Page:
Masculinities Opening: A Psychoanalytic Look at Fight Club
Dr Betty Robbins.
David Fincher’s film FIGHT CLUB and its devoted following of young males are evidence to what I think is a major shift taking place in gender arrangements in western culture. In short, I argue that an exhausted code of masculinity is opening up to integrate psychic material that has historically been projected on and embodied in the female as Other. This cultural dynamic parallels that dramatized in FIGHT CLUB. The crisis in masculinity played out by the nameless male protagonist, aka Tyler Durbin, offers a cultural comment on how masculinity is struggling to integrate the archetypal forces of shadow as well as the anima. I argue that the work constitutes a male possession film.
The film establishes conspicuous consumption as castration—and fighting as capable of revitalizing an exhausted code of masculinity by beckoning forth an ancient, even archetypal, male principle. Yet the film follows the working through, or consequences, of that return of primitivism to a grim conclusion. Still, the final scene of the film goes beyond the gender critique that possession films in horror offer to suggest that the one-sex model that has been the impetus for historic male power and horror’s ability to terrify is giving way to a model of sex difference that traditional codes of masculinity are straining to integrate.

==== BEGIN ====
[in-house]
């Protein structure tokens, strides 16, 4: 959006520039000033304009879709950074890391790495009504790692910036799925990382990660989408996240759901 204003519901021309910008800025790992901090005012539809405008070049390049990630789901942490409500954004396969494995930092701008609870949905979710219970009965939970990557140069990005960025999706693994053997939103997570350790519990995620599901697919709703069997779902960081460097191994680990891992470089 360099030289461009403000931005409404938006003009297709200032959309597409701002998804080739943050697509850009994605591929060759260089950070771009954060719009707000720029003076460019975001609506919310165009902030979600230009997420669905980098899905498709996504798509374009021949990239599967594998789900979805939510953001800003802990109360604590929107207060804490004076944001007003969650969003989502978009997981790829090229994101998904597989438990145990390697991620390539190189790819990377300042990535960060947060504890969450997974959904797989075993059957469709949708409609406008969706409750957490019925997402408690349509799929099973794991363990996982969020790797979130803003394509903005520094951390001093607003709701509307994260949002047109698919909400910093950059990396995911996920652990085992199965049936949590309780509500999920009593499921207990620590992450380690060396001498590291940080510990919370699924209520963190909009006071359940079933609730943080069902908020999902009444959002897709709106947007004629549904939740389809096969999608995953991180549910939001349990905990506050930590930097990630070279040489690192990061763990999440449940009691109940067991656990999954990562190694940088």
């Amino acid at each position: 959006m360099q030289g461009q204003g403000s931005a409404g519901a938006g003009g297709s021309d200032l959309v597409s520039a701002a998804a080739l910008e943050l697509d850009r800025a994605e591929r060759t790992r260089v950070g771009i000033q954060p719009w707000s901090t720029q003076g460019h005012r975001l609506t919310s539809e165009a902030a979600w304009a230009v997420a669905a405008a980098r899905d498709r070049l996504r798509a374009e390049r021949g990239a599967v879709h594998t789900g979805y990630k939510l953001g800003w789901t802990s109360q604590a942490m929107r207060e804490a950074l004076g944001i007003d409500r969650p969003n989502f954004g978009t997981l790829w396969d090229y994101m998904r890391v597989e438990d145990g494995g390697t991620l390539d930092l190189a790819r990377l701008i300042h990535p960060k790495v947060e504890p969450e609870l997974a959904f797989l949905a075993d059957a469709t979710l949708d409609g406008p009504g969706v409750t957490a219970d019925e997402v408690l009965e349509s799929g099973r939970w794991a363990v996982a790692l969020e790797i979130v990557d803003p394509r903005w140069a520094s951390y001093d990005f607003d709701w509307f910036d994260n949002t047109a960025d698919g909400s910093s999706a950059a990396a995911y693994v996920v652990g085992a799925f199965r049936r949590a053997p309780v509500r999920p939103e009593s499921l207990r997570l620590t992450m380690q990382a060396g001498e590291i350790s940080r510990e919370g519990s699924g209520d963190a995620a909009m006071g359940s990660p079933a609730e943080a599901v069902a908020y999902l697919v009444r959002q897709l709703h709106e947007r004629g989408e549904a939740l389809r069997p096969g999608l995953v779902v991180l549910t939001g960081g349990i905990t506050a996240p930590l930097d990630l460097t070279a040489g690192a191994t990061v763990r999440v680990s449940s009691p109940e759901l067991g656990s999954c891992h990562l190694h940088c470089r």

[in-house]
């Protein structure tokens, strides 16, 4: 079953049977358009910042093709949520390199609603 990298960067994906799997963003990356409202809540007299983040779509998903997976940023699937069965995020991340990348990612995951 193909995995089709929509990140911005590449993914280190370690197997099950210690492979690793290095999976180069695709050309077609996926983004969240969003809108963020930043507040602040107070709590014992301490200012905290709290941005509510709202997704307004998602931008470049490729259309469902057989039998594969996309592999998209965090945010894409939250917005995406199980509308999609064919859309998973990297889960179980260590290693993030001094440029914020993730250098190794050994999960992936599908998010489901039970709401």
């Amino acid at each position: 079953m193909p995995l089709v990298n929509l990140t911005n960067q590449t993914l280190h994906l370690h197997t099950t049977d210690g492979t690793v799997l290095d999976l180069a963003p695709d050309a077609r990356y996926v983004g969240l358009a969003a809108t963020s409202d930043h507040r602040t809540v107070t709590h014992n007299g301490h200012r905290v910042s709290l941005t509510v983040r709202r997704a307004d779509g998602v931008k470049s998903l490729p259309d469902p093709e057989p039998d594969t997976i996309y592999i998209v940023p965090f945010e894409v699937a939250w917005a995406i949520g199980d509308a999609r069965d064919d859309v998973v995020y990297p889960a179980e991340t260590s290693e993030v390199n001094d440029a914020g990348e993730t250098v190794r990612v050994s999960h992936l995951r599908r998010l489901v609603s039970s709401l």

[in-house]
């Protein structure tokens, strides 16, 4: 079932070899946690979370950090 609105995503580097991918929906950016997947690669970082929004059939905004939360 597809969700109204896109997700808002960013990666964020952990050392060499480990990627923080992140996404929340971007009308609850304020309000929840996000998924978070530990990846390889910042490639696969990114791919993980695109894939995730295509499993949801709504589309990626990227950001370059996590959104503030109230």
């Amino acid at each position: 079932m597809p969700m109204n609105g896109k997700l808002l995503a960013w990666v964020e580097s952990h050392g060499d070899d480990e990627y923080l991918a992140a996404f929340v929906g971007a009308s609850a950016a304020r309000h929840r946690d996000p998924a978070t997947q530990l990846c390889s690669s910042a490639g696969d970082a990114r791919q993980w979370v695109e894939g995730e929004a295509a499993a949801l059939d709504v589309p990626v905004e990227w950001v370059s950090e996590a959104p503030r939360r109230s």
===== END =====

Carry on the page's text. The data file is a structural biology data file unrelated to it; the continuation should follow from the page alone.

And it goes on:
Dr Betty Robbins (United States)
Film & Video Studies
University of Oklahoma
Betty Robbins teaches courses in film and women’s studies and serves as the coordinator of business communication at the University of Oklahoma.
(30 min. Conference Paper, English)